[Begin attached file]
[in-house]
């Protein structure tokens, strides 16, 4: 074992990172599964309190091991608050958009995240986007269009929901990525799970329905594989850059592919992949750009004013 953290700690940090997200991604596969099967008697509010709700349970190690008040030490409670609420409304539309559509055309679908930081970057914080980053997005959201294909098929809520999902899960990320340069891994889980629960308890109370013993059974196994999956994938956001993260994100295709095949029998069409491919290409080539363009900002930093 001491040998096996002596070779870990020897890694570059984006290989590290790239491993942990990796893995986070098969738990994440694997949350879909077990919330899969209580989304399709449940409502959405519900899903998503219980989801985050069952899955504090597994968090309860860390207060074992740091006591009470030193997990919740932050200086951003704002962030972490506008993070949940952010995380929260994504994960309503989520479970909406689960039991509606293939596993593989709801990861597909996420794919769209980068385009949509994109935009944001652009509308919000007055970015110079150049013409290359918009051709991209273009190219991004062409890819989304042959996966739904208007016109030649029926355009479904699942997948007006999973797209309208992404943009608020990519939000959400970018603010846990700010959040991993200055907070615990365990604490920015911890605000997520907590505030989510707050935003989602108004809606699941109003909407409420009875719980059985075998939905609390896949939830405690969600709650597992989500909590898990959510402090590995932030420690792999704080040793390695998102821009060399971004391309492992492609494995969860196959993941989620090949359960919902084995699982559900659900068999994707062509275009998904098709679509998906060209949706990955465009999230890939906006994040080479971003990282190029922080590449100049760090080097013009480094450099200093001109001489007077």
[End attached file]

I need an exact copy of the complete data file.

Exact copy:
[in-house]
């Protein structure tokens, strides 16, 4: 074992990172599964309190091991608050958009995240986007269009929901990525799970329905594989850059592919992949750009004013 953290700690940090997200991604596969099967008697509010709700349970190690008040030490409670609420409304539309559509055309679908930081970057914080980053997005959201294909098929809520999902899960990320340069891994889980629960308890109370013993059974196994999956994938956001993260994100295709095949029998069409491919290409080539363009900002930093 001491040998096996002596070779870990020897890694570059984006290989590290790239491993942990990796893995986070098969738990994440694997949350879909077990919330899969209580989304399709449940409502959405519900899903998503219980989801985050069952899955504090597994968090309860860390207060074992740091006591009470030193997990919740932050200086951003704002962030972490506008993070949940952010995380929260994504994960309503989520479970909406689960039991509606293939596993593989709801990861597909996420794919769209980068385009949509994109935009944001652009509308919000007055970015110079150049013409290359918009051709991209273009190219991004062409890819989304042959996966739904208007016109030649029926355009479904699942997948007006999973797209309208992404943009608020990519939000959400970018603010846990700010959040991993200055907070615990365990604490920015911890605000997520907590505030989510707050935003989602108004809606699941109003909407409420009875719980059985075998939905609390896949939830405690969600709650597992989500909590898990959510402090590995932030420690792999704080040793390695998102821009060399971004391309492992492609494995969860196959993941989620090949359960919902084995699982559900659900068999994707062509275009998904098709679509998906060209949706990955465009999230890939906006994040080479971003990282190029922080590449100049760090080097013009480094450099200093001109001489007077």